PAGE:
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Restrictive Covenants: what you can & can't do with your new property

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When purchasing a home, you should be aware of restrictive covenants affecting the property, to avoid costly mistakes. At Emery Johnson Astills, we will ensure that you know exactly what you can and cannot do with your property.  

What is a restrictive covenant?

A “Restrictive Covenant” is an agreement in a deed which restricts the use of land. The deed or conveyance transferring the property may contain covenants preventing the new buyer from doing certain things with the property. For example, the restrictive covenant may state that you are ‘not to erect a garage within your boundaries’. There is always one party who benefits from the restrictive covenant and one party who has the burden.

What if you breach a restrictive covenant?

If you breach a restrictive covenant, the person who has the benefit of the covenant may want to obtain an injunction to prevent breach or claim monetary compensation. If an injunction is obtained, the courts may stop you from carrying out the work. For example, if the restrictive covenant states you cannot erect a new fence, and you begin erecting a fence, an injunction will force you to cease all building work. If the building works had already been completed, the court may order for the fence to be demolished. To prevent a breach please speak to your solicitor at Emery Johnson Astills who will explain to you how to avoid facing an injunction or paying out compensation.

Can you discharge or modify a restrictive covenant?

A restrictive covenant can be modified or discharged although this process can be very lengthy and costly. The owner of the land which is subject to the burden of the restrictive covenant can apply to the Upper Tribunal. This application can be made on a number of grounds and the most popular ground is ‘the continued existence of the restriction would impede some reasonable user of the land for public or private purposes’.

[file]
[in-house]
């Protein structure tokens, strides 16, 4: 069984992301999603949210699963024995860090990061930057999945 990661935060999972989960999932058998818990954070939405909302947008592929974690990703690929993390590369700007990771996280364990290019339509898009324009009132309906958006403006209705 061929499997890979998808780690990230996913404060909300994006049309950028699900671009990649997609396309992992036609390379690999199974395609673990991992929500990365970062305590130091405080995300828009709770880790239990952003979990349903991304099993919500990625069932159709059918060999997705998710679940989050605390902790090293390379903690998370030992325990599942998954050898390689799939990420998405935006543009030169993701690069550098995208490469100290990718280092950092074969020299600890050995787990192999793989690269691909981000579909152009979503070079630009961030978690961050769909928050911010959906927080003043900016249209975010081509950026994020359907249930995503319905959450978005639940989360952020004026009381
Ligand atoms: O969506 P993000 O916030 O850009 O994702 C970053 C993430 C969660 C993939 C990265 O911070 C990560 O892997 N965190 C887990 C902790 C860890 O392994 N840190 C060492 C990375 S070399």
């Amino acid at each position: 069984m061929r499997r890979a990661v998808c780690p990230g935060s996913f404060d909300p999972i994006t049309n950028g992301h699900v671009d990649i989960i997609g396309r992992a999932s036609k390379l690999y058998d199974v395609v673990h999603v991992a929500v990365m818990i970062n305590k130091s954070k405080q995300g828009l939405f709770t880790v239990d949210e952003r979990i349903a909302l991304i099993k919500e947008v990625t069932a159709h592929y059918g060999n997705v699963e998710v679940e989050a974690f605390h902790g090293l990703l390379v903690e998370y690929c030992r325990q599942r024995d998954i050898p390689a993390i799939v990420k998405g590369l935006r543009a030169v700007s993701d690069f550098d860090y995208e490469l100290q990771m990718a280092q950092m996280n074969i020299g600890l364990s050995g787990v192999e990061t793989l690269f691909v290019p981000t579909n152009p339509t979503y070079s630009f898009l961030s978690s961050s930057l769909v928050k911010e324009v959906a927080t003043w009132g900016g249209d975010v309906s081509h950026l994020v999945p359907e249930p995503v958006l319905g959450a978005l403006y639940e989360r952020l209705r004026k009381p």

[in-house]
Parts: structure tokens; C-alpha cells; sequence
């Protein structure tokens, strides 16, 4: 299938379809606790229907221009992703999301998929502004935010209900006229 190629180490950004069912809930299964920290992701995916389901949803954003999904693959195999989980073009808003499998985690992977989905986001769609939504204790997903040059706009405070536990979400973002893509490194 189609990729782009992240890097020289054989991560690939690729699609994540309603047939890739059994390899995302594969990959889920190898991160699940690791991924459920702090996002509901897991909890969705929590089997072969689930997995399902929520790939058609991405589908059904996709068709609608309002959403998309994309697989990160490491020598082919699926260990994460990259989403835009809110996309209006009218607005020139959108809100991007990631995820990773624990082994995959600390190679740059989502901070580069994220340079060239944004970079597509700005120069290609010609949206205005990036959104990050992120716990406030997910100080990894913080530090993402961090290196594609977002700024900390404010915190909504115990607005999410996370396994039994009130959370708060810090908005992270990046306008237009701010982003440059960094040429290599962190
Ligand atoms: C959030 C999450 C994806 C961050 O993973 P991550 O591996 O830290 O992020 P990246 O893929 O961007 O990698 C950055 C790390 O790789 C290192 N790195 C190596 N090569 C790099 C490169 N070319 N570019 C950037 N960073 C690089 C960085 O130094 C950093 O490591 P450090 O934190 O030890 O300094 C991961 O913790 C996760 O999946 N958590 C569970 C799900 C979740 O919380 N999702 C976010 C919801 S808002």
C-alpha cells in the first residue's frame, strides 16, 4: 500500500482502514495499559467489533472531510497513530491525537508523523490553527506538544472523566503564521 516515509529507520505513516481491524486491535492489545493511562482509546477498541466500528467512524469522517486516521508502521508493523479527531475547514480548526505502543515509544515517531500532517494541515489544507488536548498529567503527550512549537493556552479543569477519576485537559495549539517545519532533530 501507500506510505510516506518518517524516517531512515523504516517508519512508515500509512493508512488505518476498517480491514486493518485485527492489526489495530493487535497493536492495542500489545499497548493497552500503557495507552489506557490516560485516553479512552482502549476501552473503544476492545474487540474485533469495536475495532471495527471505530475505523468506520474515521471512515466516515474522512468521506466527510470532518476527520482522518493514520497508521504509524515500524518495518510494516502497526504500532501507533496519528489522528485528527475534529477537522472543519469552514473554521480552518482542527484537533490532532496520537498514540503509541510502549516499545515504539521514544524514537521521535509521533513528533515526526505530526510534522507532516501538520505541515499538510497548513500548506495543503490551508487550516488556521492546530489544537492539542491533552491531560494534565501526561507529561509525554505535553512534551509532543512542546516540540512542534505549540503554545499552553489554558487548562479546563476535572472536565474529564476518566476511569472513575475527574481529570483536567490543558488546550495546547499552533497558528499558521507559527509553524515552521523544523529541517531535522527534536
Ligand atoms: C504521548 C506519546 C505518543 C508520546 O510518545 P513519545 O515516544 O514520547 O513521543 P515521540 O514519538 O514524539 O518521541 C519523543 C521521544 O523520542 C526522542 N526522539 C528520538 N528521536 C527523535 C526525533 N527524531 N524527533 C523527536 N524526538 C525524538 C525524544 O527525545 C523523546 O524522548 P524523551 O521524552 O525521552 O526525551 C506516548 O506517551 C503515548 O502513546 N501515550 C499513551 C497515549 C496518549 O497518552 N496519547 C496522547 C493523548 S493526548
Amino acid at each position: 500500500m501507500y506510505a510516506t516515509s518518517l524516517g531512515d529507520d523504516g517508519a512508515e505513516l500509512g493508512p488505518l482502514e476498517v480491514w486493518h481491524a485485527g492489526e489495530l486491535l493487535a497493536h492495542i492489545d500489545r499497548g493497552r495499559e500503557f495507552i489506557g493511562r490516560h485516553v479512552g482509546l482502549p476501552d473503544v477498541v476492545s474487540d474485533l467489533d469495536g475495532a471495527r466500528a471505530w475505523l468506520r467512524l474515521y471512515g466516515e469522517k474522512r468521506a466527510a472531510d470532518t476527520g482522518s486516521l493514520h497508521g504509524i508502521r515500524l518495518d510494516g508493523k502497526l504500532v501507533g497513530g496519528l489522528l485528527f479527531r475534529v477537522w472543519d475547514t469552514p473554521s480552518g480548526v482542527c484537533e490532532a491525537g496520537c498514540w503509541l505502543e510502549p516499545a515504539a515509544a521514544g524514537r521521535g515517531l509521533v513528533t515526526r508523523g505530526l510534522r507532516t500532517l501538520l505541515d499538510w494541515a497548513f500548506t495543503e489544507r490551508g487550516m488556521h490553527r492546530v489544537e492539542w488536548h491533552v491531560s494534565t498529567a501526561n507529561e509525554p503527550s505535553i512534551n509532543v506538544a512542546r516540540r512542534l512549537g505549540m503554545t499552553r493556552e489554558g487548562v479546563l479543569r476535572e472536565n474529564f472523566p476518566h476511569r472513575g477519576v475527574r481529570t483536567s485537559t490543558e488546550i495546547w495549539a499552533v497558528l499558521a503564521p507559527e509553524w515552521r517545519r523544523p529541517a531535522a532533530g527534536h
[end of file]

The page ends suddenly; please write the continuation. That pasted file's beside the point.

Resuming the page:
In practice, you can speak to the land owner who benefits from the restrictive covenant directly. If the land owner agrees to the removal of the restrictive covenant, you can both sign a deed of release which would release you from the burden of the restrictive covenant. In cases where the owner of the land can’t be traced, the burdened land owner can take out indemnity insurance which offers protection in the case of any enforcement.

Our Emery Johnson Astills Conveyancing Team in Leicester and Loughborough are happy to assist if you are buying or selling a house.

If you require assistance or further information, please contact our Conveyancing Team on 0116 2554 855 (Leicester), or 01509 610 312 (Loughborough).